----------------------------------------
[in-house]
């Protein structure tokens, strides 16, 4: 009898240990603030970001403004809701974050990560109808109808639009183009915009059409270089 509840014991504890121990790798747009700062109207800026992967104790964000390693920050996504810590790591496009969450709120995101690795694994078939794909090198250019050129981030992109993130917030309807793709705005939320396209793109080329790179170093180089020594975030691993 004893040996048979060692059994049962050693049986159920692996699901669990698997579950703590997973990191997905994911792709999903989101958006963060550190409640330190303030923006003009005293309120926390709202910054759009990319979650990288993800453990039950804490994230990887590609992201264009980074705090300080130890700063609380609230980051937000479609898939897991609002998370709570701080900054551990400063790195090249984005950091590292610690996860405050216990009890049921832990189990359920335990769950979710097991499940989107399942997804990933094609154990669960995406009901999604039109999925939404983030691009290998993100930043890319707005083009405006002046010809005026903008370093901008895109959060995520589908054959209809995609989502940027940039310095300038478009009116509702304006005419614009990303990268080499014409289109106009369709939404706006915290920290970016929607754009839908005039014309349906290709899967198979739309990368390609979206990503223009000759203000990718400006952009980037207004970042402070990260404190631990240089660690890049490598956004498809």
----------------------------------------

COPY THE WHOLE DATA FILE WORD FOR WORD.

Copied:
[in-house]
């Protein structure tokens, strides 16, 4: 009898240990603030970001403004809701974050990560109808109808639009183009915009059409270089 509840014991504890121990790798747009700062109207800026992967104790964000390693920050996504810590790591496009969450709120995101690795694994078939794909090198250019050129981030992109993130917030309807793709705005939320396209793109080329790179170093180089020594975030691993 004893040996048979060692059994049962050693049986159920692996699901669990698997579950703590997973990191997905994911792709999903989101958006963060550190409640330190303030923006003009005293309120926390709202910054759009990319979650990288993800453990039950804490994230990887590609992201264009980074705090300080130890700063609380609230980051937000479609898939897991609002998370709570701080900054551990400063790195090249984005950091590292610690996860405050216990009890049921832990189990359920335990769950979710097991499940989107399942997804990933094609154990669960995406009901999604039109999925939404983030691009290998993100930043890319707005083009405006002046010809005026903008370093901008895109959060995520589908054959209809995609989502940027940039310095300038478009009116509702304006005419614009990303990268080499014409289109106009369709939404706006915290920290970016929607754009839908005039014309349906290709899967198979739309990368390609979206990503223009000759203000990718400006952009980037207004970042402070990260404190631990240089660690890049490598956004498809």